Sample Name: Sleep Difficulties
Description: Electroencephalogram, electromyogram of the chin and lower extremities, electrooculogram, electrocardiogram, air flow from the nose and mouth, respiratory effort at the chest and abdomen, and finger oximetry.
(Medical Transcription Sample Report)
CLINICAL HISTORY: This is a 16-year-old man evaluated for sleep difficulties. He states he is "feeling bad in the mornings" that he has daytime somnolence and "whenever I wake up I experience dizziness, weakness, stomachache, loss of appetite, drowsiness, overall sore body and a general feeling of unwell." He does state that he has only rarely he got anything suggestive of restless leg syndrome, is unaware of any apnea or like symptoms. He has a mouth breather. He states he wakens up during the night, usually goes to bed at 10 to 11, gets up at 7 to 7:30. In the weekends, he stays up late and sleeps until 1 in the afternoon. He lists sporadic use of melatonin and Benadryl, and Tylenol PM for sleep. His other medicines are Accutane, Nasonex and oxymetazoline. There is no smoking, no alcohol intake. He does have three caffeinated beverages a week. He is 75 inches, 185 pounds, BMI 23.1. He rated himself 4/7 on the Stanford Sleepiness Scale at the onset of the study and 6 on the Epworth Sleeping Scale, said that his night sleep in the lab was characterized by a longer than usual sleep onset latency with more arousals than usual. He woke up feeling equally rested and the only comment he made on the post sleep questionnaire was "some of the wires" is the source of problems.
TECHNIQUE: The study was performed with the following parameters measured throughout the entirety of the recording:
Electroencephalogram, electromyogram of the chin and lower extremities, electrooculogram, electrocardiogram, air flow from the nose and mouth, respiratory effort at the chest and abdomen, and finger oximetry.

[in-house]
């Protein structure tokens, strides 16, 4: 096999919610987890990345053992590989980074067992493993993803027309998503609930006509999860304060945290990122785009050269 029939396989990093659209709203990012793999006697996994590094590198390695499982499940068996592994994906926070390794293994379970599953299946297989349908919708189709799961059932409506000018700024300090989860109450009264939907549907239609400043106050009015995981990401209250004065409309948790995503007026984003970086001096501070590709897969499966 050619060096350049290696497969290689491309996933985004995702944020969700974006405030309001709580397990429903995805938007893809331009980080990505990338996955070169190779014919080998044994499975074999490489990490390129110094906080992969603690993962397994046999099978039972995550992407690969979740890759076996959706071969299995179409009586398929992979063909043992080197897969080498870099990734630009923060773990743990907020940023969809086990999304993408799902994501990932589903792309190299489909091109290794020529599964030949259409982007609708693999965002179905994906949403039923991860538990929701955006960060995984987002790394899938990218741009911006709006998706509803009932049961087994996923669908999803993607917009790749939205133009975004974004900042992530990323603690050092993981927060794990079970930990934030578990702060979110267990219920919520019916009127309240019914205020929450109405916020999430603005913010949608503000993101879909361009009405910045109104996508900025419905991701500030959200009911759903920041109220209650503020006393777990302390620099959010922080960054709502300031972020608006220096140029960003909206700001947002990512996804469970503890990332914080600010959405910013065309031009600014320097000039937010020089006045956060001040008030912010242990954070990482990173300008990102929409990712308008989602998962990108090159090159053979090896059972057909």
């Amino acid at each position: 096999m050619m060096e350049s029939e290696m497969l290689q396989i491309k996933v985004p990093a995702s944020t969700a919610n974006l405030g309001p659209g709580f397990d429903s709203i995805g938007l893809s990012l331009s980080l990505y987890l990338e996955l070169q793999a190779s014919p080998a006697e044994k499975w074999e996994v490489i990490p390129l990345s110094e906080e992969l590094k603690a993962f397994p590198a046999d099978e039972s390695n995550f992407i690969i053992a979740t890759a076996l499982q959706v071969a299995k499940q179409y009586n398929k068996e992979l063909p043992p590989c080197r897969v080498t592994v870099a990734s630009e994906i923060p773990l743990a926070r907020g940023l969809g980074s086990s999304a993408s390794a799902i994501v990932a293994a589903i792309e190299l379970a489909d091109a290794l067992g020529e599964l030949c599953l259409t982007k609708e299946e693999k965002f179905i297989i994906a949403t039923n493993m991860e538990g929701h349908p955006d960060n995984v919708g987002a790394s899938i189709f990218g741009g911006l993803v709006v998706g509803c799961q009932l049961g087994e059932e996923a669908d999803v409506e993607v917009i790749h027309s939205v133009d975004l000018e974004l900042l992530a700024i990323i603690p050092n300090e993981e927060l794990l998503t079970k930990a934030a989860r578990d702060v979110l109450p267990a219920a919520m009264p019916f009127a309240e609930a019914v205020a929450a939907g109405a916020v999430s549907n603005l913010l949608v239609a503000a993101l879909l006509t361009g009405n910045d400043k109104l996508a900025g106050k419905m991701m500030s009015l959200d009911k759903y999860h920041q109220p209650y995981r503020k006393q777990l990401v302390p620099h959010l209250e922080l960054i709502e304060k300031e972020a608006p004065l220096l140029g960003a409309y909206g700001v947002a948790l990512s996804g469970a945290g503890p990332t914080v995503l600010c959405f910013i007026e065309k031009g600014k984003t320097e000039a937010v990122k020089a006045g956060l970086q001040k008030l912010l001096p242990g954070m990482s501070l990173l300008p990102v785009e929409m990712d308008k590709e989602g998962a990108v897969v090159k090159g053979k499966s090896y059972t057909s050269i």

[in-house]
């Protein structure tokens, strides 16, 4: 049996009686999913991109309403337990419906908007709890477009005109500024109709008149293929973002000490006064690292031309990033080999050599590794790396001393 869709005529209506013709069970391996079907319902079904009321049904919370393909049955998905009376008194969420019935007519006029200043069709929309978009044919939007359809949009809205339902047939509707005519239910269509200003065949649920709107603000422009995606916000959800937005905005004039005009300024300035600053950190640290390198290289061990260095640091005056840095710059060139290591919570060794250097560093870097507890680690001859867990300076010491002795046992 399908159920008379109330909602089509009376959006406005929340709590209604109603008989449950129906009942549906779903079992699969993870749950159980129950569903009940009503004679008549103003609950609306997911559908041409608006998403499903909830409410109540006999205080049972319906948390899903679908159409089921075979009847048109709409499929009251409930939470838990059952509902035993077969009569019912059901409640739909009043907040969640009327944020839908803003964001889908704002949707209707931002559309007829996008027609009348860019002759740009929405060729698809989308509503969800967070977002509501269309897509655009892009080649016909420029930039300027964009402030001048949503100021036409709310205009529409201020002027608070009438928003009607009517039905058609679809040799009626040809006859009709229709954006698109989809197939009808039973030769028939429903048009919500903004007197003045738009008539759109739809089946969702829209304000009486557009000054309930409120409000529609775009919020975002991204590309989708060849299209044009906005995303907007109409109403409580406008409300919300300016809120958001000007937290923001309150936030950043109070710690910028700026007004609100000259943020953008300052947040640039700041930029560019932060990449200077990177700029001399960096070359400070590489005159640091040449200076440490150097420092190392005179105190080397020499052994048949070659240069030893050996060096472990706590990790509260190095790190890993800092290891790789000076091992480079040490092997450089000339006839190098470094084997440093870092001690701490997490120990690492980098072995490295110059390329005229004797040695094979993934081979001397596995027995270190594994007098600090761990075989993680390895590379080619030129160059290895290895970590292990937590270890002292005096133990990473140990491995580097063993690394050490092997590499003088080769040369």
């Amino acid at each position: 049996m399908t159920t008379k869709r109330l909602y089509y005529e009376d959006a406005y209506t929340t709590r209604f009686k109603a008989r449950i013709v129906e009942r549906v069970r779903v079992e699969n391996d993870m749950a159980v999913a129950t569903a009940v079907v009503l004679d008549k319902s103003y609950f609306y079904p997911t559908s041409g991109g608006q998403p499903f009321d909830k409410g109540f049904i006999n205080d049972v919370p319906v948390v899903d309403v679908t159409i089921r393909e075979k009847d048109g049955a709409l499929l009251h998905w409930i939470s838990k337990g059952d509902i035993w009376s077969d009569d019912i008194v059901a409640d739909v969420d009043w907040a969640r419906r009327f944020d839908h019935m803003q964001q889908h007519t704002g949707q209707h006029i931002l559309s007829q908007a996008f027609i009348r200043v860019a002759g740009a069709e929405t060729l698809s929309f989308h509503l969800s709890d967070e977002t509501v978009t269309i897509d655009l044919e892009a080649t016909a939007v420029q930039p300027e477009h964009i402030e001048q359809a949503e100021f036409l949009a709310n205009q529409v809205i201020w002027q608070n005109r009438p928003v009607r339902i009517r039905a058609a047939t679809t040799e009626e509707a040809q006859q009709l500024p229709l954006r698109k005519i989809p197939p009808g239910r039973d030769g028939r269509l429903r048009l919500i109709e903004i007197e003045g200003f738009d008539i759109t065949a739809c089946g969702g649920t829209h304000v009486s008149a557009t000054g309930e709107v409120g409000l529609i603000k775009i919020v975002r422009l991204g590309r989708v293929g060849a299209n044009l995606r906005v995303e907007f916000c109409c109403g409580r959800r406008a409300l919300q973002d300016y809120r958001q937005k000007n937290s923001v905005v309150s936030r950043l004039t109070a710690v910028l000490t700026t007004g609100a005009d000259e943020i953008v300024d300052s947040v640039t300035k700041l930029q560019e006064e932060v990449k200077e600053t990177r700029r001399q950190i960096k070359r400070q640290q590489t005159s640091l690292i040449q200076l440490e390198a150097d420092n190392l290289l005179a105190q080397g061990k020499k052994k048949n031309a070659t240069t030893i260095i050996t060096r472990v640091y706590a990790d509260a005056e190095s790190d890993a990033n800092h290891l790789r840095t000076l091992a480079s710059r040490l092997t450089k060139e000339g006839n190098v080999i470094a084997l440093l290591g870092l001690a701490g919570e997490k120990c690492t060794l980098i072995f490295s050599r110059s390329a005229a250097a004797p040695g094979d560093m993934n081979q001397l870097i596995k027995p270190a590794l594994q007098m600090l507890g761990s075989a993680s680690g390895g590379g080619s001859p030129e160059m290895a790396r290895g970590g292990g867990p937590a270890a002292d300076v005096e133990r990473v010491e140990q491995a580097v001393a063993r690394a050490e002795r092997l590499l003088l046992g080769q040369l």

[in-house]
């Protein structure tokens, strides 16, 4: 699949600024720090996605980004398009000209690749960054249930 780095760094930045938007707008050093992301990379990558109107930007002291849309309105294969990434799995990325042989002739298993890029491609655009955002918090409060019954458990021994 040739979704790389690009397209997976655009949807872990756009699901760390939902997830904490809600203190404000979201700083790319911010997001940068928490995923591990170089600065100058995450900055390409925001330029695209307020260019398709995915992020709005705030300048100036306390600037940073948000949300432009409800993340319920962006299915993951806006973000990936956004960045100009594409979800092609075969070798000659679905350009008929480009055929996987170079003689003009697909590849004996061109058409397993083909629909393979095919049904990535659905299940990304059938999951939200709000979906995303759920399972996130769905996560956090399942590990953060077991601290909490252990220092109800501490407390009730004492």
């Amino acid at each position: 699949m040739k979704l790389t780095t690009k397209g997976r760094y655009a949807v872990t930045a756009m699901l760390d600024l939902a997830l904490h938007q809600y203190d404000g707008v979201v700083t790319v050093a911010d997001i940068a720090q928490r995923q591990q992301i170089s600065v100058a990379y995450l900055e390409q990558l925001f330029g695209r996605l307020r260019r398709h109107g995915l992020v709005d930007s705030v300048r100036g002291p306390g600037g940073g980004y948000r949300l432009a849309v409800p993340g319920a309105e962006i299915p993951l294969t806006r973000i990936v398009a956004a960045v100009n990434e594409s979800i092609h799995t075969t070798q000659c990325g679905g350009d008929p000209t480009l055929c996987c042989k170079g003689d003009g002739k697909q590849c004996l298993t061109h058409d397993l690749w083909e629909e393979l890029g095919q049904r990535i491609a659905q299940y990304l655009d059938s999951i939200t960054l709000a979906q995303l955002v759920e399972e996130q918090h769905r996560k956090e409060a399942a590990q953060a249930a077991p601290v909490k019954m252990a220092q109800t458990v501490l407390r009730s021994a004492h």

The record was scored for sleep and the various other parameters in 30-second epochs.
RESULTS: This study was performed in 61 minutes in duration during which he slept 432 minutes after 19 minutes sleep onset latency; thereafter, he had 10 awakenings for 6 minutes of wakefulness giving him a normal sleep efficiency of 95%. Sleep staging was actually fairly deep and normal for age with 5% stage I, 51% stage II, 22% slow wave sleep and 22% REM. He had 5 REM periods during the night. The first beginning 66 minutes after sleep onset. He did have 63 arousals, giving him a borderline elevated arousal index of 8.8, 16 were driven by limb movements, 41 of unclear origin, 6 from hypopneas.
EKG PARAMETERS: Normal sinus rhythm, mean rate 76, no ectopics noted.
EMG PARAMETERS: 88 PLMs were noted. There was fairly small excursion with a movement index of 12, only 16 led to arousals with a movement arousal index of 2.2, not considered as a significant feature for sleep fragmentation.
RESPIRATORY PARAMETERS: Breathing rate in the high teens, reaching as high as 20 in REM. There was really no snoring noted. He slept in all positions and during the night had 9 respiratory events, one was a postarousal central event, the other eight were obstructive hypopneas mean duration 26 seconds, little worse in the supine position where his AHI was 4.7, but overall his AHI was 1.3. This is only a marginal abnormality and is well below the threshold for CPAP intervention.
IMPRESSION: Largely normal polysomnogram demonstrating very modest obstructive sleep apnea in the supine position and a very modest periodic limb movement disturbance.
Keywords: sleep medicine, sleep, sleep difficulties, mouth breather, epworth sleeping scale, stanford sleepiness scale, sleep onset latency, arousals, electroencephalogram, electromyogram, electrooculogram, electrocardiogram, polysomnogram, sleep apnea, periodic limb movement, hypopneas, accutane,